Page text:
Article Text

Download PDFPDF
203 Infectious-like presentation of neuromyelitis optica with pyrexia and CSF lymphocytosis
  1. Sanjay Cheema1,
  2. Sara Leddy1,
  3. Mirdhu Wickremaratchi2
  1. 1Brighton and Sussex University Hospitals NHS Trust
  2. 2Western Sussex Hospitals NHS Foundation Trust


A 19-year-old Philippine lady presented with persistent pyrexia over 39°C, abdominal pain and back pain. Over three days she then developed paraesthesia in all four limbs, proximal weakness in both legs, and sphincter disturbance. Vision was normal.

Spinal cord MRI showed signal change and oedema from C2 to T12. CSF showed a lymphocytosis of 200 cells/mm3 and protein of 1.0 g/L, with normal glucose.

She was persistently febrile and was investigated extensively for an infectious myelitis and empirically treated with acyclovir and ceftriaxone. She made some improvement over the next two weeks and CSF lymphocyte count fell to 25 cells/mm3.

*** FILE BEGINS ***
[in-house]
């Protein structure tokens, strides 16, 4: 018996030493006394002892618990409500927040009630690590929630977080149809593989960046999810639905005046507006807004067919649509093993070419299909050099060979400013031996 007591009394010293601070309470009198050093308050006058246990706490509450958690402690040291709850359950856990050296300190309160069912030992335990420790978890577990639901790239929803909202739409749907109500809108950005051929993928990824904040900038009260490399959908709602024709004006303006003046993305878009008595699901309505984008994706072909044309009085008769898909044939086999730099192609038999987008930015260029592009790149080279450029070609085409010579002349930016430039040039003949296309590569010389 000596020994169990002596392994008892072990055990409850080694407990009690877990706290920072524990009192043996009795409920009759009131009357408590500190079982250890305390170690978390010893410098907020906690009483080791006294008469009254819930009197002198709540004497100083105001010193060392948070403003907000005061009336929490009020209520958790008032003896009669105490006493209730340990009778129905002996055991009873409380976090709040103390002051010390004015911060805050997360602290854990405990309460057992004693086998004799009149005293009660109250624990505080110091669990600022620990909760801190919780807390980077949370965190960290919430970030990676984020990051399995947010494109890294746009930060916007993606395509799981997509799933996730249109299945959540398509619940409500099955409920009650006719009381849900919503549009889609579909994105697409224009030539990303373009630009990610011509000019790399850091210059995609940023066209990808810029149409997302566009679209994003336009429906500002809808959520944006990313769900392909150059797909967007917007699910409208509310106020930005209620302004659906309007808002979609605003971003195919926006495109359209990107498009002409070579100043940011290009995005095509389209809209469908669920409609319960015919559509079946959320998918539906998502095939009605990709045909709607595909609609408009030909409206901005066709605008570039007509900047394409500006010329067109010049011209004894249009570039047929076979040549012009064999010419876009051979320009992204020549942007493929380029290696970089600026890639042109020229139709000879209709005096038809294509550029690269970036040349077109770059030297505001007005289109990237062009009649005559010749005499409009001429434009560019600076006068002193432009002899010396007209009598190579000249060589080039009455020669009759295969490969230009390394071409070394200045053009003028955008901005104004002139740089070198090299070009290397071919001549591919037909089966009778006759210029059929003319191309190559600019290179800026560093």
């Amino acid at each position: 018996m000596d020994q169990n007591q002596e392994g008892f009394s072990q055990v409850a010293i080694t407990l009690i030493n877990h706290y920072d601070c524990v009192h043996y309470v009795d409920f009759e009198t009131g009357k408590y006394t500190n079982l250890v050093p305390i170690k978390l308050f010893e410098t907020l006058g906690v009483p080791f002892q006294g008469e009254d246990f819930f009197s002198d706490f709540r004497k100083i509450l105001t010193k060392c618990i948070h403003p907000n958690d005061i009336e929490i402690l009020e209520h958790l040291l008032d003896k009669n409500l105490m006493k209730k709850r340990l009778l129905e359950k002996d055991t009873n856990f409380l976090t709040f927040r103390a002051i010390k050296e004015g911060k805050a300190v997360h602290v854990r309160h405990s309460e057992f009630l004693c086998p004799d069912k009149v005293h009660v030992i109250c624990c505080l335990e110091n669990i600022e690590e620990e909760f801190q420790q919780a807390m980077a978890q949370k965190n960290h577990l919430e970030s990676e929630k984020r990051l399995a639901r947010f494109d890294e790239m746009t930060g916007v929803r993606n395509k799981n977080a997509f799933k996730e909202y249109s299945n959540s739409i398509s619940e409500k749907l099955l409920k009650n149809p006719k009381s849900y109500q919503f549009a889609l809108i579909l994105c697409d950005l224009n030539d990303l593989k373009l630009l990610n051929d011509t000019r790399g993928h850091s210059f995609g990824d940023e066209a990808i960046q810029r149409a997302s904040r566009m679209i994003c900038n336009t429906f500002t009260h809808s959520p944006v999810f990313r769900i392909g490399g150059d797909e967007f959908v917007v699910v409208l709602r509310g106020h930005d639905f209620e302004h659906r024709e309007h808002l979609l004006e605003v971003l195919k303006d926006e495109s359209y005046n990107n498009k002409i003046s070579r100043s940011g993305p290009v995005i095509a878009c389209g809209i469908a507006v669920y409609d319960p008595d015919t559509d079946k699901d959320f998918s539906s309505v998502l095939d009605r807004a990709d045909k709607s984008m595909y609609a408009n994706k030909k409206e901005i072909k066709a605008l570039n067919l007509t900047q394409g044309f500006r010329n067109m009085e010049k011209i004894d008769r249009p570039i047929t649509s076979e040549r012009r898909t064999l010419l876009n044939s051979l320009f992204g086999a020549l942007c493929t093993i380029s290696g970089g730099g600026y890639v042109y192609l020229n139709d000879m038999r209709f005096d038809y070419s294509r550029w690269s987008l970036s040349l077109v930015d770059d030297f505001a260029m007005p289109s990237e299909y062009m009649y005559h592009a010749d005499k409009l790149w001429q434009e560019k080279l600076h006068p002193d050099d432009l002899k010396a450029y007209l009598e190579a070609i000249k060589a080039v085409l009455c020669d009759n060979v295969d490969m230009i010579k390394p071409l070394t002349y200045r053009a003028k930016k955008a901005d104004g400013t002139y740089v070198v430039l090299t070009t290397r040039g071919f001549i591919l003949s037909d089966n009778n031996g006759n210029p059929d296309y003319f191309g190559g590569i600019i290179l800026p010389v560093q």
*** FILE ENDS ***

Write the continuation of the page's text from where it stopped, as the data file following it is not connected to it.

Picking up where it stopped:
T-SPOT was positive indicating latent Tuberculosis. CT body imaging was normal.

Aquaporin-4 antibodies were positive. She was treated with high dose steroids, and mycophenolate was started after 3 months of anti-tuberculous medications. She went on to make a full neurological recovery.

The persistent pyrexia was likely centrally generated due to high aquaporin-4 expression in the hypothalamus. This and the significant CSF lymphocytosis mimicked an infectious presentation and led to a late diagnosis and treatment with immunosuppression.

Statistics from

Request Permissions

If you wish to reuse any or all of this article please use the link below which will take you to the Copyright Clearance Center’s RightsLink service. You will be able to get a quick price and instant permission to reuse the content in many different ways.